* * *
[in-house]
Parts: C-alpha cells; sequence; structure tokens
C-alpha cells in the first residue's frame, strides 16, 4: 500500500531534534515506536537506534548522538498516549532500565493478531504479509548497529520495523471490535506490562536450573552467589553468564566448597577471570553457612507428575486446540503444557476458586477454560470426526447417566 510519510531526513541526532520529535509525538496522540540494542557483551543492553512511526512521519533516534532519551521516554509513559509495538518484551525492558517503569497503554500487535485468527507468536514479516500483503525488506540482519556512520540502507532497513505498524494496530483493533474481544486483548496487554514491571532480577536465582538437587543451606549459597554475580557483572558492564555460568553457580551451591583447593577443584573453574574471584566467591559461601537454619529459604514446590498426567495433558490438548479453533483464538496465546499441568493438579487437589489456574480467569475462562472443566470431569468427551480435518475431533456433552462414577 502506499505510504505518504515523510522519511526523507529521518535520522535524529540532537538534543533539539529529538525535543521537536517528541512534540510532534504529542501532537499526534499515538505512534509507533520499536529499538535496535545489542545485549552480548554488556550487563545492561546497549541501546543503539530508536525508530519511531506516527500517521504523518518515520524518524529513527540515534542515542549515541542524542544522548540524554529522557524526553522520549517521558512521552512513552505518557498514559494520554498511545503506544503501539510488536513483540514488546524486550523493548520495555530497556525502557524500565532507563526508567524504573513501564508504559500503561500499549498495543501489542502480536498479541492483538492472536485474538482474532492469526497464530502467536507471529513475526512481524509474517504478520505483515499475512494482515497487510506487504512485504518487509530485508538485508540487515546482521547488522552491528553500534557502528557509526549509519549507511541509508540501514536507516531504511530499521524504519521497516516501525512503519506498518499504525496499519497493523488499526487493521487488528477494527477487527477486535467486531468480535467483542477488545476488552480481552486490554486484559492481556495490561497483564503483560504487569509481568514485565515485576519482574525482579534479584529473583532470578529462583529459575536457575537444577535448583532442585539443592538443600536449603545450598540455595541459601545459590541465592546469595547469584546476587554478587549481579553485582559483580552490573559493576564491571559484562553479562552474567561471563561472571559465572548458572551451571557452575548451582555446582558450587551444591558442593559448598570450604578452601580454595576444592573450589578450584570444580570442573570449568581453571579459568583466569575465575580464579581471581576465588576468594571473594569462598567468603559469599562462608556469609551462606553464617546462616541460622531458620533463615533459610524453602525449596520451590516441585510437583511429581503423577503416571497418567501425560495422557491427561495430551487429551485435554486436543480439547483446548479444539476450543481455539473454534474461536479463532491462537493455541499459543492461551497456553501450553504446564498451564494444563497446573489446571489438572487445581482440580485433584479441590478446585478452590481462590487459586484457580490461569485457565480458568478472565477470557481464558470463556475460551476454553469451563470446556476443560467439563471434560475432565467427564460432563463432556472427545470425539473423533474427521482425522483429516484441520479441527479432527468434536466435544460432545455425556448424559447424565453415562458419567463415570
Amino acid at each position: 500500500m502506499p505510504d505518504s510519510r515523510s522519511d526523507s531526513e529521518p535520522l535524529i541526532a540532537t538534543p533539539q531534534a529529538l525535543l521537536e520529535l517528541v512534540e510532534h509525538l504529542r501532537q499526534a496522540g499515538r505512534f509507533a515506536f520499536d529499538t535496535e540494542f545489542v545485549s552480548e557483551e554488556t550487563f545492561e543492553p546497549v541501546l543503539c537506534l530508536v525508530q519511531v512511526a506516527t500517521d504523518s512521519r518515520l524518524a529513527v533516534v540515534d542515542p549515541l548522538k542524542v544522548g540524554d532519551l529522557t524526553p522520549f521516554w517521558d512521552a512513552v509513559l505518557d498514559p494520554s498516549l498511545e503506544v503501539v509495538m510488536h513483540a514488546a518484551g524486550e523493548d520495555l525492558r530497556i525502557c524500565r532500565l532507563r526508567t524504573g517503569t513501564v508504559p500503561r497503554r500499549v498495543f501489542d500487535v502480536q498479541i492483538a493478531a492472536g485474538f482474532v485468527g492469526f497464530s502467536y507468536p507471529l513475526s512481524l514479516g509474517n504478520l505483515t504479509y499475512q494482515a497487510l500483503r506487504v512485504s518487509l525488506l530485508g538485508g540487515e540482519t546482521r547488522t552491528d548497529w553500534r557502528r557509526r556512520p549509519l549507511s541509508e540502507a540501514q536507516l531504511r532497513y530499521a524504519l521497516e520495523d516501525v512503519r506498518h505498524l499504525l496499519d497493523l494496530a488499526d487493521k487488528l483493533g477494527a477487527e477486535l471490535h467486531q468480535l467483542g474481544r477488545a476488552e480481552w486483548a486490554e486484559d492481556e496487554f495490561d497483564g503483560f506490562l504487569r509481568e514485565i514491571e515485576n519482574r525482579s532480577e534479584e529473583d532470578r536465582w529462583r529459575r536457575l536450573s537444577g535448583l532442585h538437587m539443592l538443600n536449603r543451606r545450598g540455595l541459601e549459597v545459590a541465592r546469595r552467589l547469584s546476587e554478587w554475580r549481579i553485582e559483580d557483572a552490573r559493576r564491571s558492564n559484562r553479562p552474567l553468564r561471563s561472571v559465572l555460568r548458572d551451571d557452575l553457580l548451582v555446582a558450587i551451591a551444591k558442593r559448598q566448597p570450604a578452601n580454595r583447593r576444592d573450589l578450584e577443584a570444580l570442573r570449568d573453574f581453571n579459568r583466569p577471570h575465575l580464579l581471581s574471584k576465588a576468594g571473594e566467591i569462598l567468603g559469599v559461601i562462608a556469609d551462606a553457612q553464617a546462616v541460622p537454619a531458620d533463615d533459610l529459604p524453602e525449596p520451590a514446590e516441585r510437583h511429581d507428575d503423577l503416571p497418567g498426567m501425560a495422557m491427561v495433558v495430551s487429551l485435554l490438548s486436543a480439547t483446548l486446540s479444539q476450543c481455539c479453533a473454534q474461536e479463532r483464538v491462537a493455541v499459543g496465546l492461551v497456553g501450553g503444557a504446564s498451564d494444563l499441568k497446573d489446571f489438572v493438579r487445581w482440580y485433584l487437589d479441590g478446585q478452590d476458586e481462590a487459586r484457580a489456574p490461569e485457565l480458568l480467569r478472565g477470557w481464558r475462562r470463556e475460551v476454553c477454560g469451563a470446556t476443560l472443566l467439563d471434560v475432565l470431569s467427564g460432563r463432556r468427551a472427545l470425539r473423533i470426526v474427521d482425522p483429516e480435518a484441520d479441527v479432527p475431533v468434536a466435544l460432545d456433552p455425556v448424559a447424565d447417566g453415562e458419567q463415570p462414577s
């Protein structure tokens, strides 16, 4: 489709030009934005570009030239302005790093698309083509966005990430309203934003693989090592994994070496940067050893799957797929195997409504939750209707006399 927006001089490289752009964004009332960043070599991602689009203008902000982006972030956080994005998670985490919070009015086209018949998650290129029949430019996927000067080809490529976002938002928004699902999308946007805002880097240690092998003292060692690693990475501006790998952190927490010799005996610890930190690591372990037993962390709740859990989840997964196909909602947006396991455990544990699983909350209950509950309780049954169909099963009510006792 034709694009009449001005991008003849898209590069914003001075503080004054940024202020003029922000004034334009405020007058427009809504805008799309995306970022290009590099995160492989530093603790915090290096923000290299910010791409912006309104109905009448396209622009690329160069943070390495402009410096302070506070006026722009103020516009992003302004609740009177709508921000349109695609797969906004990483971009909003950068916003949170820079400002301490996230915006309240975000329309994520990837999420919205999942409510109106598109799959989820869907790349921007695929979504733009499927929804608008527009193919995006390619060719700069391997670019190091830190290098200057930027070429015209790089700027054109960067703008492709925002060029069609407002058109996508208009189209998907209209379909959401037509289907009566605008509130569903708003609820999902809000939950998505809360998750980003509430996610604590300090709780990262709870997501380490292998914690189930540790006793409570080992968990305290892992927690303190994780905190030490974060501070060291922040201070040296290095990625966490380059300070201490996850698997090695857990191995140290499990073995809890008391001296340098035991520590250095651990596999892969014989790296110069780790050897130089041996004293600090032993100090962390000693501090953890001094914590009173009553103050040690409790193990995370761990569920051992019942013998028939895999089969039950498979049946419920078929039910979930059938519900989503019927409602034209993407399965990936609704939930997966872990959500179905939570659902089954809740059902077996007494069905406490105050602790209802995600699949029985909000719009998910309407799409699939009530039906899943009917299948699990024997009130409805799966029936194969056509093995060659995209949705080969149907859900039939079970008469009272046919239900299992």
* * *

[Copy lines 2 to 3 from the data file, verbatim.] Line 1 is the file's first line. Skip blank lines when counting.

Parts: C-alpha cells; sequence; structure tokens
C-alpha cells in the first residue's frame, strides 16, 4: 500500500531534534515506536537506534548522538498516549532500565493478531504479509548497529520495523471490535506490562536450573552467589553468564566448597577471570553457612507428575486446540503444557476458586477454560470426526447417566 510519510531526513541526532520529535509525538496522540540494542557483551543492553512511526512521519533516534532519551521516554509513559509495538518484551525492558517503569497503554500487535485468527507468536514479516500483503525488506540482519556512520540502507532497513505498524494496530483493533474481544486483548496487554514491571532480577536465582538437587543451606549459597554475580557483572558492564555460568553457580551451591583447593577443584573453574574471584566467591559461601537454619529459604514446590498426567495433558490438548479453533483464538496465546499441568493438579487437589489456574480467569475462562472443566470431569468427551480435518475431533456433552462414577 502506499505510504505518504515523510522519511526523507529521518535520522535524529540532537538534543533539539529529538525535543521537536517528541512534540510532534504529542501532537499526534499515538505512534509507533520499536529499538535496535545489542545485549552480548554488556550487563545492561546497549541501546543503539530508536525508530519511531506516527500517521504523518518515520524518524529513527540515534542515542549515541542524542544522548540524554529522557524526553522520549517521558512521552512513552505518557498514559494520554498511545503506544503501539510488536513483540514488546524486550523493548520495555530497556525502557524500565532507563526508567524504573513501564508504559500503561500499549498495543501489542502480536498479541492483538492472536485474538482474532492469526497464530502467536507471529513475526512481524509474517504478520505483515499475512494482515497487510506487504512485504518487509530485508538485508540487515546482521547488522552491528553500534557502528557509526549509519549507511541509508540501514536507516531504511530499521524504519521497516516501525512503519506498518499504525496499519497493523488499526487493521487488528477494527477487527477486535467486531468480535467483542477488545476488552480481552486490554486484559492481556495490561497483564503483560504487569509481568514485565515485576519482574525482579534479584529473583532470578529462583529459575536457575537444577535448583532442585539443592538443600536449603545450598540455595541459601545459590541465592546469595547469584546476587554478587549481579553485582559483580552490573559493576564491571559484562553479562552474567561471563561472571559465572548458572551451571557452575548451582555446582558450587551444591558442593559448598570450604578452601580454595576444592573450589578450584570444580570442573570449568581453571579459568583466569575465575580464579581471581576465588576468594571473594569462598567468603559469599562462608556469609551462606553464617546462616541460622531458620533463615533459610524453602525449596520451590516441585510437583511429581503423577503416571497418567501425560495422557491427561495430551487429551485435554486436543480439547483446548479444539476450543481455539473454534474461536479463532491462537493455541499459543492461551497456553501450553504446564498451564494444563497446573489446571489438572487445581482440580485433584479441590478446585478452590481462590487459586484457580490461569485457565480458568478472565477470557481464558470463556475460551476454553469451563470446556476443560467439563471434560475432565467427564460432563463432556472427545470425539473423533474427521482425522483429516484441520479441527479432527468434536466435544460432545455425556448424559447424565453415562458419567463415570